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[1] As soon as early Dawn appeared, the rosy-fingered, Telemachus, the dear son of divine Odysseus, bound beneath his feet his fair sandals and took his mighty spear, that fitted his grasp, [5] hasting to the city; and he spoke to his swineherd, saying: “Father, I verily am going to the city, that my mother may see me, for, methinks, she will not cease from woeful wailing and tearful lamentation until she sees my very self. But to thee I give this charge. [10] Lead this wretched stranger to the city, that there he may beg his food, and whoso will shall give him a loaf and a cup of water. For my part, I can in no wise burden myself with all men, seeing that I have grief at heart. But if the stranger is sore angered at this, [15] it will be the worse for him. I verily love to speak the truth.” Then Odysseus of many wiles answered him, and said: “Friend, be sure I am not myself fain to be left here. For a beggar it is better to beg his food in the town than in the fields, and whoso will shall give it me. [20] For I am no more of an age to remain at the farmstead, so as to obey in all things the command of an overseer. Nay, go thy way; this man that thou biddest will lead me as soon as I have warmed myself at the fire, and the sun has grown hot. For miserably poor are these garments which I wear, and I fear lest [25] the morning frost may overcome me; and ye say it is far to the city.” So he spoke, and Telemachus passed out through the farmstead with rapid strides, and was sowing the seeds of evil for the wooers. But when he came to the stately house he set his spear in place, leaning it against a tall pillar, [30] and himself went in and crossed the threshold of stone. Him the nurse Eurycleia was far the first to see, as she was spreading fleeces on the richly-wrought chairs. With a burst of tears she came straight toward him, and round about them gathered the other maids of Odysseus of the steadfast heart, [35] and they kissed his head and shoulders in loving welcome. Then forth from her chamber came wise Penelope, like unto Artemis or golden Aphrodite, and bursting into tears she flung her arms about her dear son, and kissed his head and both his beautiful eyes; [40] and with wailing she spoke to him winged words: “Thou art come, Telemachus, sweet light of my eyes; I thought I should never see thee more after thou hadst gone in thy ship to Pylos—secretly, and in my despite, to seek tidings of thy dear father. Come, then, tell me what sight thou hadst of him.”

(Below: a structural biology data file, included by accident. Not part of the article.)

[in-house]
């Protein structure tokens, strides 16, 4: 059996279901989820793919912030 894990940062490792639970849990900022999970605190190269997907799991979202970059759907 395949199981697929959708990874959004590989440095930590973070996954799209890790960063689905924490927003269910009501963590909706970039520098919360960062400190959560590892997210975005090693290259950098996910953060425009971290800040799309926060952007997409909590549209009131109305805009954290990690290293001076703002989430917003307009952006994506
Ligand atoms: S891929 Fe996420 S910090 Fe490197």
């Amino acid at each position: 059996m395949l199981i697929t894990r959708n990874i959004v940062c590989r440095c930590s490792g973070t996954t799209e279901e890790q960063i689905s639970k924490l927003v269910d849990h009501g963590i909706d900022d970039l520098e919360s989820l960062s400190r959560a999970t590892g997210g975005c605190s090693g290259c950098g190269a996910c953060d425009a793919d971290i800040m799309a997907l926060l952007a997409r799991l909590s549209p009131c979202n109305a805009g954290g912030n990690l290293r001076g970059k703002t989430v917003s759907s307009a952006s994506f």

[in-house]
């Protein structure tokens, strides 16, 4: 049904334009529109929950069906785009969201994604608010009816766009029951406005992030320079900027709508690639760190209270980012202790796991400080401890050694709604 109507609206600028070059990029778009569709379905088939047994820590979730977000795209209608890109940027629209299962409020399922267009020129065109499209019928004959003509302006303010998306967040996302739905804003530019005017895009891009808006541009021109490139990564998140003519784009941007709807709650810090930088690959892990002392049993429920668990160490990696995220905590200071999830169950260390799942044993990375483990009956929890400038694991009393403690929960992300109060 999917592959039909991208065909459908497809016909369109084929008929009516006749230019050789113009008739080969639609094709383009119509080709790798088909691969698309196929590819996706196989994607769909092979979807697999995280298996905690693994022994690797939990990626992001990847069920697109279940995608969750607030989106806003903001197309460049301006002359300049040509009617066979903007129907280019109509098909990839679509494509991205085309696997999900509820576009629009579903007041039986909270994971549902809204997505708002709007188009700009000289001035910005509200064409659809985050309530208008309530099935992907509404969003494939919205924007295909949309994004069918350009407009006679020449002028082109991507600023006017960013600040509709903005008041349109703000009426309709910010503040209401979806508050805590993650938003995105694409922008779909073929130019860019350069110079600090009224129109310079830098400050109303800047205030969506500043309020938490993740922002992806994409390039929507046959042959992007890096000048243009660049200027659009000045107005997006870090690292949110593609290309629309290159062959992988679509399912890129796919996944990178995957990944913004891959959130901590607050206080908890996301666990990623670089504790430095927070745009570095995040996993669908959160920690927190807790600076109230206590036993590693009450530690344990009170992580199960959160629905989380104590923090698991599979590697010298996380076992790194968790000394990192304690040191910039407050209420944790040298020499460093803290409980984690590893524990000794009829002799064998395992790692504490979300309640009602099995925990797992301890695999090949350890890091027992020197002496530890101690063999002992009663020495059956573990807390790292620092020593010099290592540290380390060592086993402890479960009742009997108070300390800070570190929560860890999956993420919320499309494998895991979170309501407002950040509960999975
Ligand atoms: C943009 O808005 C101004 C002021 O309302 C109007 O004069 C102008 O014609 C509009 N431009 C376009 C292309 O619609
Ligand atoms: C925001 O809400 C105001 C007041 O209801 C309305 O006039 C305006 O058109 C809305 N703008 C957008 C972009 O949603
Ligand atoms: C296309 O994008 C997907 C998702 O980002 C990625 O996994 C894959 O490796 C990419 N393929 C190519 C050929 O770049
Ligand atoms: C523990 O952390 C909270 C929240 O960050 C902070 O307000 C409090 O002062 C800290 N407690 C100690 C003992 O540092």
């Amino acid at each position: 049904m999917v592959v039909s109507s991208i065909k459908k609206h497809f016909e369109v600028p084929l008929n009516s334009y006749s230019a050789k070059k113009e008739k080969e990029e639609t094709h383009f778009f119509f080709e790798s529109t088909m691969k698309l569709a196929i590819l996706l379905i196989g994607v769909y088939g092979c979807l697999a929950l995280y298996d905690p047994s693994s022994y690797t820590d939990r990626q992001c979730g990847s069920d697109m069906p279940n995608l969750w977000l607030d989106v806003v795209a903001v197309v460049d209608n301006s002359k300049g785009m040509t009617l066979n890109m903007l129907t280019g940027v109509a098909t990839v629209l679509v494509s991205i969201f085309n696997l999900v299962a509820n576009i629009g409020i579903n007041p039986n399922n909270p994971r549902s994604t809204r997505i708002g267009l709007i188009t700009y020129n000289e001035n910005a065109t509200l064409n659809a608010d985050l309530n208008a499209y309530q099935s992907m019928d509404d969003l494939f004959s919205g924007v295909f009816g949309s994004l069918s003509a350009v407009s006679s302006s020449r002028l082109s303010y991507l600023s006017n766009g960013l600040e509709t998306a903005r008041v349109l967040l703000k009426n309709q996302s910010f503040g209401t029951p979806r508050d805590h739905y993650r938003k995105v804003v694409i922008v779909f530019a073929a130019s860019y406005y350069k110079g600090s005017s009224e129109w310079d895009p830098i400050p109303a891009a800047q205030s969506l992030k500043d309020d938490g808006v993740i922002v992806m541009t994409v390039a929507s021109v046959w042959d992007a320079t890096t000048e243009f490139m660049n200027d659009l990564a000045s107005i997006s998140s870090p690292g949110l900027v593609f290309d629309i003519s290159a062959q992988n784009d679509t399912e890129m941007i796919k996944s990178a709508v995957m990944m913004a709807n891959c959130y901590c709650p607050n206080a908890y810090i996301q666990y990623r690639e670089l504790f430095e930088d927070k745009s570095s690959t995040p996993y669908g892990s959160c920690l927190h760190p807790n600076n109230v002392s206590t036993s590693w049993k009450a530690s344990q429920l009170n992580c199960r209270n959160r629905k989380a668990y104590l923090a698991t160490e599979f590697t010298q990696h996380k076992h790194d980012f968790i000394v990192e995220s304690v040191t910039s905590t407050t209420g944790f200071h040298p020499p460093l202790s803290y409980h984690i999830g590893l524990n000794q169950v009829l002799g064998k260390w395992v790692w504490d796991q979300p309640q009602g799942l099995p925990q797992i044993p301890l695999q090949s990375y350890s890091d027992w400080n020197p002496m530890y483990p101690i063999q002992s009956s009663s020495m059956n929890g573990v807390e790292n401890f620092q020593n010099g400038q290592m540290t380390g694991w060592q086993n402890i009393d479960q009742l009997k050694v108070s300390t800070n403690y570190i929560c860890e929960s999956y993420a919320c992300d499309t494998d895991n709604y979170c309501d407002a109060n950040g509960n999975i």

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load focus Notes (W. Walter Merry, James Riddell, D. B. Monro, 1886)
load focus Greek (1919)
load focus English (Samuel Butler, Based on public domain edition, revised by Timothy Power and Gregory Nagy., 1900)
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